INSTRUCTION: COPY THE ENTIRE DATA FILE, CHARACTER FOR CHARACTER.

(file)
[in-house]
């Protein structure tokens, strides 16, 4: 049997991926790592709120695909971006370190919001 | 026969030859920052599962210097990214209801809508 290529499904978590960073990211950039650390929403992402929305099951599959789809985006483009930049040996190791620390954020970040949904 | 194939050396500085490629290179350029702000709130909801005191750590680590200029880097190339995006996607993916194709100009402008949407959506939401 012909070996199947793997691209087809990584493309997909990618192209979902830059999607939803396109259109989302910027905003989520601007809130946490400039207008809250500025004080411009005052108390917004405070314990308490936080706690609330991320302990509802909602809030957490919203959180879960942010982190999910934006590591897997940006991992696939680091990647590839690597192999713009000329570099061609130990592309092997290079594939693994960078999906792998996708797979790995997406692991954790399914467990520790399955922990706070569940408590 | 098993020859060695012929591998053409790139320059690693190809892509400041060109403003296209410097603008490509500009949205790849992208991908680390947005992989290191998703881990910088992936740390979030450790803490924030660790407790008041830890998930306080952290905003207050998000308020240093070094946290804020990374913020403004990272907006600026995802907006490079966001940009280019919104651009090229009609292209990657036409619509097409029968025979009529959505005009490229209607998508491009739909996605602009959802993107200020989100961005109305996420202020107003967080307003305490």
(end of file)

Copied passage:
[in-house]
């Protein structure tokens, strides 16, 4: 049997991926790592709120695909971006370190919001 | 026969030859920052599962210097990214209801809508 290529499904978590960073990211950039650390929403992402929305099951599959789809985006483009930049040996190791620390954020970040949904 | 194939050396500085490629290179350029702000709130909801005191750590680590200029880097190339995006996607993916194709100009402008949407959506939401 012909070996199947793997691209087809990584493309997909990618192209979902830059999607939803396109259109989302910027905003989520601007809130946490400039207008809250500025004080411009005052108390917004405070314990308490936080706690609330991320302990509802909602809030957490919203959180879960942010982190999910934006590591897997940006991992696939680091990647590839690597192999713009000329570099061609130990592309092997290079594939693994960078999906792998996708797979790995997406692991954790399914467990520790399955922990706070569940408590 | 098993020859060695012929591998053409790139320059690693190809892509400041060109403003296209410097603008490509500009949205790849992208991908680390947005992989290191998703881990910088992936740390979030450790803490924030660790407790008041830890998930306080952290905003207050998000308020240093070094946290804020990374913020403004990272907006600026995802907006490079966001940009280019919104651009090229009609292209990657036409619509097409029968025979009529959505005009490229209607998508491009739909996605602009959802993107200020989100961005109305996420202020107003967080307003305490």